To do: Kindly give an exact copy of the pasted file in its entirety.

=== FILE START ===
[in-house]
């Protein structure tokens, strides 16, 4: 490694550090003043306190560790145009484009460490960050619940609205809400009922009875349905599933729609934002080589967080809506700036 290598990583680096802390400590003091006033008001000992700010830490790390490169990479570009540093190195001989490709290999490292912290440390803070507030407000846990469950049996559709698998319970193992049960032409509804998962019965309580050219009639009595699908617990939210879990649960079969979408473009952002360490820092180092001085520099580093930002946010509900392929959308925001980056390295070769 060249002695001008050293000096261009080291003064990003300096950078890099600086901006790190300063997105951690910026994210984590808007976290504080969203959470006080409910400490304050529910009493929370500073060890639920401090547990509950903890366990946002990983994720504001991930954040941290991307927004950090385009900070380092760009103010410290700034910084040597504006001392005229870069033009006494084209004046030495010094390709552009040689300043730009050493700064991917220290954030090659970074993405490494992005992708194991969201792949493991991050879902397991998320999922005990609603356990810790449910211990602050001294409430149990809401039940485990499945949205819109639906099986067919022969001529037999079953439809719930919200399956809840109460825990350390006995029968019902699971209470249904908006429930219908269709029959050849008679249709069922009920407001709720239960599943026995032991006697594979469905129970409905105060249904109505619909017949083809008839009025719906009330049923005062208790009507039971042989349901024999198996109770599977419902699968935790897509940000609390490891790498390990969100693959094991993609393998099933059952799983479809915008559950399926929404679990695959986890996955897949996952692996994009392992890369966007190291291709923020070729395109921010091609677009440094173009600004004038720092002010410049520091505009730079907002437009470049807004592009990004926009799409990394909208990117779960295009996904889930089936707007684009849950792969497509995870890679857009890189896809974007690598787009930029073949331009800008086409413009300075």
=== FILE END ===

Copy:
[in-house]
């Protein structure tokens, strides 16, 4: 490694550090003043306190560790145009484009460490960050619940609205809400009922009875349905599933729609934002080589967080809506700036 290598990583680096802390400590003091006033008001000992700010830490790390490169990479570009540093190195001989490709290999490292912290440390803070507030407000846990469950049996559709698998319970193992049960032409509804998962019965309580050219009639009595699908617990939210879990649960079969979408473009952002360490820092180092001085520099580093930002946010509900392929959308925001980056390295070769 060249002695001008050293000096261009080291003064990003300096950078890099600086901006790190300063997105951690910026994210984590808007976290504080969203959470006080409910400490304050529910009493929370500073060890639920401090547990509950903890366990946002990983994720504001991930954040941290991307927004950090385009900070380092760009103010410290700034910084040597504006001392005229870069033009006494084209004046030495010094390709552009040689300043730009050493700064991917220290954030090659970074993405490494992005992708194991969201792949493991991050879902397991998320999922005990609603356990810790449910211990602050001294409430149990809401039940485990499945949205819109639906099986067919022969001529037999079953439809719930919200399956809840109460825990350390006995029968019902699971209470249904908006429930219908269709029959050849008679249709069922009920407001709720239960599943026995032991006697594979469905129970409905105060249904109505619909017949083809008839009025719906009330049923005062208790009507039971042989349901024999198996109770599977419902699968935790897509940000609390490891790498390990969100693959094991993609393998099933059952799983479809915008559950399926929404679990695959986890996955897949996952692996994009392992890369966007190291291709923020070729395109921010091609677009440094173009600004004038720092002010410049520091505009730079907002437009470049807004592009990004926009799409990394909208990117779960295009996904889930089936707007684009849950792969497509995870890679857009890189896809974007690598787009930029073949331009800008086409413009300075």